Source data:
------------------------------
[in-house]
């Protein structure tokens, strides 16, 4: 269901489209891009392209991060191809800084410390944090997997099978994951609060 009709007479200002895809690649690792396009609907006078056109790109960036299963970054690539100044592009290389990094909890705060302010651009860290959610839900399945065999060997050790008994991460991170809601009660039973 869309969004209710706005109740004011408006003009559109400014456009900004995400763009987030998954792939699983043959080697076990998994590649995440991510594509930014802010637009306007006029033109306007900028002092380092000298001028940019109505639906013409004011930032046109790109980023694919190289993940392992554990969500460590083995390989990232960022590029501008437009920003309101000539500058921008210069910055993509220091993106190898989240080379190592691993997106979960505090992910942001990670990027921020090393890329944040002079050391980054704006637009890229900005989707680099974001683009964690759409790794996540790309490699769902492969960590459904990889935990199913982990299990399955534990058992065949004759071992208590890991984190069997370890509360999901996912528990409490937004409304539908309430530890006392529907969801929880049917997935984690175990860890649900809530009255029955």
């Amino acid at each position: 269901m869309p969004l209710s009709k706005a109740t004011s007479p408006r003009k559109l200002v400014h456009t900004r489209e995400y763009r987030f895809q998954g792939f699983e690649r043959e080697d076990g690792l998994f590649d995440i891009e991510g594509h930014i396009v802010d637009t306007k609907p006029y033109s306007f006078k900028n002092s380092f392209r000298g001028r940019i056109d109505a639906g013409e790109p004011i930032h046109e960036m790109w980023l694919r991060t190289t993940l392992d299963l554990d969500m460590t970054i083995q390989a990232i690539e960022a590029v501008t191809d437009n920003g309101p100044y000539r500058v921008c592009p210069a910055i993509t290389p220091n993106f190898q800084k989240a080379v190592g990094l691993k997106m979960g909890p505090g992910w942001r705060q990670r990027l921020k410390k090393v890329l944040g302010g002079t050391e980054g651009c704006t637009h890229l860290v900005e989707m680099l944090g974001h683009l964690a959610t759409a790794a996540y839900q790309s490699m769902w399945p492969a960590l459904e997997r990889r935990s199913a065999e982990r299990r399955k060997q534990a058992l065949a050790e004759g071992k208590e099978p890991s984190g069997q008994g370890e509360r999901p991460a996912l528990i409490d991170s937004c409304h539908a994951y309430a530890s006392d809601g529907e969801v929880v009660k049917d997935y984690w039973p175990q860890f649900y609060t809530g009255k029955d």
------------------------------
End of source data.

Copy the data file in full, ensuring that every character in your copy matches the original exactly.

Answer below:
[in-house]
């Protein structure tokens, strides 16, 4: 269901489209891009392209991060191809800084410390944090997997099978994951609060 009709007479200002895809690649690792396009609907006078056109790109960036299963970054690539100044592009290389990094909890705060302010651009860290959610839900399945065999060997050790008994991460991170809601009660039973 869309969004209710706005109740004011408006003009559109400014456009900004995400763009987030998954792939699983043959080697076990998994590649995440991510594509930014802010637009306007006029033109306007900028002092380092000298001028940019109505639906013409004011930032046109790109980023694919190289993940392992554990969500460590083995390989990232960022590029501008437009920003309101000539500058921008210069910055993509220091993106190898989240080379190592691993997106979960505090992910942001990670990027921020090393890329944040002079050391980054704006637009890229900005989707680099974001683009964690759409790794996540790309490699769902492969960590459904990889935990199913982990299990399955534990058992065949004759071992208590890991984190069997370890509360999901996912528990409490937004409304539908309430530890006392529907969801929880049917997935984690175990860890649900809530009255029955």
């Amino acid at each position: 269901m869309p969004l209710s009709k706005a109740t004011s007479p408006r003009k559109l200002v400014h456009t900004r489209e995400y763009r987030f895809q998954g792939f699983e690649r043959e080697d076990g690792l998994f590649d995440i891009e991510g594509h930014i396009v802010d637009t306007k609907p006029y033109s306007f006078k900028n002092s380092f392209r000298g001028r940019i056109d109505a639906g013409e790109p004011i930032h046109e960036m790109w980023l694919r991060t190289t993940l392992d299963l554990d969500m460590t970054i083995q390989a990232i690539e960022a590029v501008t191809d437009n920003g309101p100044y000539r500058v921008c592009p210069a910055i993509t290389p220091n993106f190898q800084k989240a080379v190592g990094l691993k997106m979960g909890p505090g992910w942001r705060q990670r990027l921020k410390k090393v890329l944040g302010g002079t050391e980054g651009c704006t637009h890229l860290v900005e989707m680099l944090g974001h683009l964690a959610t759409a790794a996540y839900q790309s490699m769902w399945p492969a960590l459904e997997r990889r935990s199913a065999e982990r299990r399955k060997q534990a058992l065949a050790e004759g071992k208590e099978p890991s984190g069997q008994g370890e509360r999901p991460a996912l528990i409490d991170s937004c409304h539908a994951y309430a530890s006392d809601g529907e969801v929880v009660k049917d997935y984690w039973p175990q860890f649900y609060t809530g009255k029955d």